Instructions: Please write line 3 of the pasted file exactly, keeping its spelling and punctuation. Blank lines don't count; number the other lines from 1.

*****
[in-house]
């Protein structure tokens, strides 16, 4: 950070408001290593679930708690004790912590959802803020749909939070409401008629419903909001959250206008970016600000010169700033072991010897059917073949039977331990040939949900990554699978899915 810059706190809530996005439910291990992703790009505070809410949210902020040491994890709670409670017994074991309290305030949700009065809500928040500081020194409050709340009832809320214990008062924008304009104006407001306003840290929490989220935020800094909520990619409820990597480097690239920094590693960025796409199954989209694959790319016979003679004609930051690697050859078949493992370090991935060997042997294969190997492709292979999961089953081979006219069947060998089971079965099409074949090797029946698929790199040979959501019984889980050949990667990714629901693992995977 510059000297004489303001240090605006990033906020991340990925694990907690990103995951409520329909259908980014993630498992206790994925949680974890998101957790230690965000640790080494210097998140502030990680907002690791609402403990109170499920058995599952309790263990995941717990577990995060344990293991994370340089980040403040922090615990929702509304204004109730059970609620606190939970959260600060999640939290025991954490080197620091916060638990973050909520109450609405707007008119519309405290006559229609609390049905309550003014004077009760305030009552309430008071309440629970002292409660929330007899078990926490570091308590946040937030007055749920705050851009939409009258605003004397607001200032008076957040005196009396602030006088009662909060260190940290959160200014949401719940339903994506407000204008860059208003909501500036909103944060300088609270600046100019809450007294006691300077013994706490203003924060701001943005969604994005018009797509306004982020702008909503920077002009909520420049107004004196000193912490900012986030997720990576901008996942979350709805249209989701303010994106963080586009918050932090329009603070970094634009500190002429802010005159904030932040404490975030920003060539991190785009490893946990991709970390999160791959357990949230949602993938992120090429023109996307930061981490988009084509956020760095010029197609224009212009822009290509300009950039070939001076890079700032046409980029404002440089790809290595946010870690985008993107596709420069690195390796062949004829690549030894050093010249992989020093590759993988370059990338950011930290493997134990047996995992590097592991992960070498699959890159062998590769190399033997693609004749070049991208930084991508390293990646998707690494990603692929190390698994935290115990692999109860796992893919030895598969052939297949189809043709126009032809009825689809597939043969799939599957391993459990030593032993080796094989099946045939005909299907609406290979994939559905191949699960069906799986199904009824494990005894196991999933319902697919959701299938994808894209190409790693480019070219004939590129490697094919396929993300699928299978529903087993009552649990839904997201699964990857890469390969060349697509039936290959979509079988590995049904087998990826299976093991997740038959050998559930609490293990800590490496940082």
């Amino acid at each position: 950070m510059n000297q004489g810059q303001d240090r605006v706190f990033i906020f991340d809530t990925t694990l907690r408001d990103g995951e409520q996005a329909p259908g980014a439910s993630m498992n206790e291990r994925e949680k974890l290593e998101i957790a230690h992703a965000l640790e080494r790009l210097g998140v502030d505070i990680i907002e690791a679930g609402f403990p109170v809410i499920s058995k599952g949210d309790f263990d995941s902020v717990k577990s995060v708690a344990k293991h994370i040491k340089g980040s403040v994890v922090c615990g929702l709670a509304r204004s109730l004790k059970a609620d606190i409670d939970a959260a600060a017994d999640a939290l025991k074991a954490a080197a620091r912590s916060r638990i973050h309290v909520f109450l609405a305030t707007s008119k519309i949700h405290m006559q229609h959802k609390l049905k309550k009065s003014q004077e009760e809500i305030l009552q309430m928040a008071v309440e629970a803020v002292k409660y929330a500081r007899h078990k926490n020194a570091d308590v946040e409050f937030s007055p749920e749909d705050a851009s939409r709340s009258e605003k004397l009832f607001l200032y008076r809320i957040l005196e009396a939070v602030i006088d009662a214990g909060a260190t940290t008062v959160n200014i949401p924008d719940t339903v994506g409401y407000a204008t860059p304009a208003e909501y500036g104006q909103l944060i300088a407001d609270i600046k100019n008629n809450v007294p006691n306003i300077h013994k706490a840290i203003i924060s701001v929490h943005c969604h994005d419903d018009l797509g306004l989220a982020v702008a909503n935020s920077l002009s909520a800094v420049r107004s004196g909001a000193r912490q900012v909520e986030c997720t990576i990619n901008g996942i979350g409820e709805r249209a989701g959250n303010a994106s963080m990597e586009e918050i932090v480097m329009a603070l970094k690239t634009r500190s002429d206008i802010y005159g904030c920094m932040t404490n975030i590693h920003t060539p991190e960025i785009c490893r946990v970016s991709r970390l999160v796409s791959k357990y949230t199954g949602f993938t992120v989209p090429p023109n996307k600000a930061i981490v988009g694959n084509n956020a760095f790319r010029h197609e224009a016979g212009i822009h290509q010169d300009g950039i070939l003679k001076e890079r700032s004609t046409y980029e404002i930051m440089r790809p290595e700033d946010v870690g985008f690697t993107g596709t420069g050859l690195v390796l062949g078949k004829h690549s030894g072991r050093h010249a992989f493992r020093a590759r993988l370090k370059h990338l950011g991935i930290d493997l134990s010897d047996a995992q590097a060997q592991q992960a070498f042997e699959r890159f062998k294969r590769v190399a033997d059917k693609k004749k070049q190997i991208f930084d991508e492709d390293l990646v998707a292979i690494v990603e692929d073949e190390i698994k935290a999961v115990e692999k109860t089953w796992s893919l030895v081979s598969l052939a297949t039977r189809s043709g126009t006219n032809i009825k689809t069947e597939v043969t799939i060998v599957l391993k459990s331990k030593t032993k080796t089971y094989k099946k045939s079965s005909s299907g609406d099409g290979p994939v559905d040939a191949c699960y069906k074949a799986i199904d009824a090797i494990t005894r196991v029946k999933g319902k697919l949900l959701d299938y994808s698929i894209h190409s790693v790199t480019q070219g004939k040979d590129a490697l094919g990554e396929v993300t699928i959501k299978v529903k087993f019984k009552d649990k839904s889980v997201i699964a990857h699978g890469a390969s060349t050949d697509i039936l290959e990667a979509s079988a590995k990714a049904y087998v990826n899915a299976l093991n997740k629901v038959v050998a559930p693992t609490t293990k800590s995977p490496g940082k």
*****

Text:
């Amino acid at each position: 950070m510059n000297q004489g810059q303001d240090r605006v706190f990033i906020f991340d809530t990925t694990l907690r408001d990103g995951e409520q996005a329909p259908g980014a439910s993630m498992n206790e291990r994925e949680k974890l290593e998101i957790a230690h992703a965000l640790e080494r790009l210097g998140v502030d505070i990680i907002e690791a679930g609402f403990p109170v809410i499920s058995k599952g949210d309790f263990d995941s902020v717990k577990s995060v708690a344990k293991h994370i040491k340089g980040s403040v994890v922090c615990g929702l709670a509304r204004s109730l004790k059970a609620d606190i409670d939970a959260a600060a017994d999640a939290l025991k074991a954490a080197a620091r912590s916060r638990i973050h309290v909520f109450l609405a305030t707007s008119k519309i949700h405290m006559q229609h959802k609390l049905k309550k009065s003014q004077e009760e809500i305030l009552q309430m928040a008071v309440e629970a803020v002292k409660y929330a500081r007899h078990k926490n020194a570091d308590v946040e409050f937030s007055p749920e749909d705050a851009s939409r709340s009258e605003k004397l009832f607001l200032y008076r809320i957040l005196e009396a939070v602030i006088d009662a214990g909060a260190t940290t008062v959160n200014i949401p924008d719940t339903v994506g409401y407000a204008t860059p304009a208003e909501y500036g104006q909103l944060i300088a407001d609270i600046k100019n008629n809450v007294p006691n306003i300077h013994k706490a840290i203003i924060s701001v929490h943005c969604h994005d419903d018009l797509g306004l989220a982020v702008a909503n935020s920077l002009s909520a800094v420049r107004s004196g909001a000193r912490q900012v909520e986030c997720t990576i990619n901008g996942i979350g409820e709805r249209a989701g959250n303010a994106s963080m990597e586009e918050i932090v480097m329009a603070l970094k690239t634009r500190s002429d206008i802010y005159g904030c920094m932040t404490n975030i590693h920003t060539p991190e960025i785009c490893r946990v970016s991709r970390l999160v796409s791959k357990y949230t199954g949602f993938t992120v989209p090429p023109n996307k600000a930061i981490v988009g694959n084509n956020a760095f790319r010029h197609e224009a016979g212009i822009h290509q010169d300009g950039i070939l003679k001076e890079r700032s004609t046409y980029e404002i930051m440089r790809p290595e700033d946010v870690g985008f690697t993107g596709t420069g050859l690195v390796l062949g078949k004829h690549s030894g072991r050093h010249a992989f493992r020093a590759r993988l370090k370059h990338l950011g991935i930290d493997l134990s010897d047996a995992q590097a060997q592991q992960a070498f042997e699959r890159f062998k294969r590769v190399a033997d059917k693609k004749k070049q190997i991208f930084d991508e492709d390293l990646v998707a292979i690494v990603e692929d073949e190390i698994k935290a999961v115990e692999k109860t089953w796992s893919l030895v081979s598969l052939a297949t039977r189809s043709g126009t006219n032809i009825k689809t069947e597939v043969t799939i060998v599957l391993k459990s331990k030593t032993k080796t089971y094989k099946k045939s079965s005909s299907g609406d099409g290979p994939v559905d040939a191949c699960y069906k074949a799986i199904d009824a090797i494990t005894r196991v029946k999933g319902k697919l949900l959701d299938y994808s698929i894209h190409s790693v790199t480019q070219g004939k040979d590129a490697l094919g990554e396929v993300t699928i959501k299978v529903k087993f019984k009552d649990k839904s889980v997201i699964a990857h699978g890469a390969s060349t050949d697509i039936l290959e990667a979509s079988a590995k990714a049904y087998v990826n899915a299976l093991n997740k629901v038959v050998a559930p693992t609490t293990k800590s995977p490496g940082k």